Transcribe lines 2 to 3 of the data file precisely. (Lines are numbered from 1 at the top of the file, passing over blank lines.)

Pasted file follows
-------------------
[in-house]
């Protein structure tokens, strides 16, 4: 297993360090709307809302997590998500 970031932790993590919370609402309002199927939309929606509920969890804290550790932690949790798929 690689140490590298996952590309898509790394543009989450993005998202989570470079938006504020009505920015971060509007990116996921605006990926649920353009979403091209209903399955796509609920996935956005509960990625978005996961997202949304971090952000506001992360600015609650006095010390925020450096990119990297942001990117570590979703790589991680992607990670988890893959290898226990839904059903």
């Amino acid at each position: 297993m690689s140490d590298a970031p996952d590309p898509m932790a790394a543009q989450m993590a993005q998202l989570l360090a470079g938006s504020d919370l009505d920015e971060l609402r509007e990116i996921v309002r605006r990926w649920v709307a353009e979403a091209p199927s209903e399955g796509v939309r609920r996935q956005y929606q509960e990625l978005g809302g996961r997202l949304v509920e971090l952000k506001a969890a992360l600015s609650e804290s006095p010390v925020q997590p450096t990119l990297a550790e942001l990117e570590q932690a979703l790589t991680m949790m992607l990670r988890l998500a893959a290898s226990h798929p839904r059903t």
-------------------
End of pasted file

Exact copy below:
């Protein structure tokens, strides 16, 4: 297993360090709307809302997590998500 970031932790993590919370609402309002199927939309929606509920969890804290550790932690949790798929 690689140490590298996952590309898509790394543009989450993005998202989570470079938006504020009505920015971060509007990116996921605006990926649920353009979403091209209903399955796509609920996935956005509960990625978005996961997202949304971090952000506001992360600015609650006095010390925020450096990119990297942001990117570590979703790589991680992607990670988890893959290898226990839904059903």
């Amino acid at each position: 297993m690689s140490d590298a970031p996952d590309p898509m932790a790394a543009q989450m993590a993005q998202l989570l360090a470079g938006s504020d919370l009505d920015e971060l609402r509007e990116i996921v309002r605006r990926w649920v709307a353009e979403a091209p199927s209903e399955g796509v939309r609920r996935q956005y929606q509960e990625l978005g809302g996961r997202l949304v509920e971090l952000k506001a969890a992360l600015s609650e804290s006095p010390v925020q997590p450096t990119l990297a550790e942001l990117e570590q932690a979703l790589t991680m949790m992607l990670r988890l998500a893959a290898s226990h798929p839904r059903t």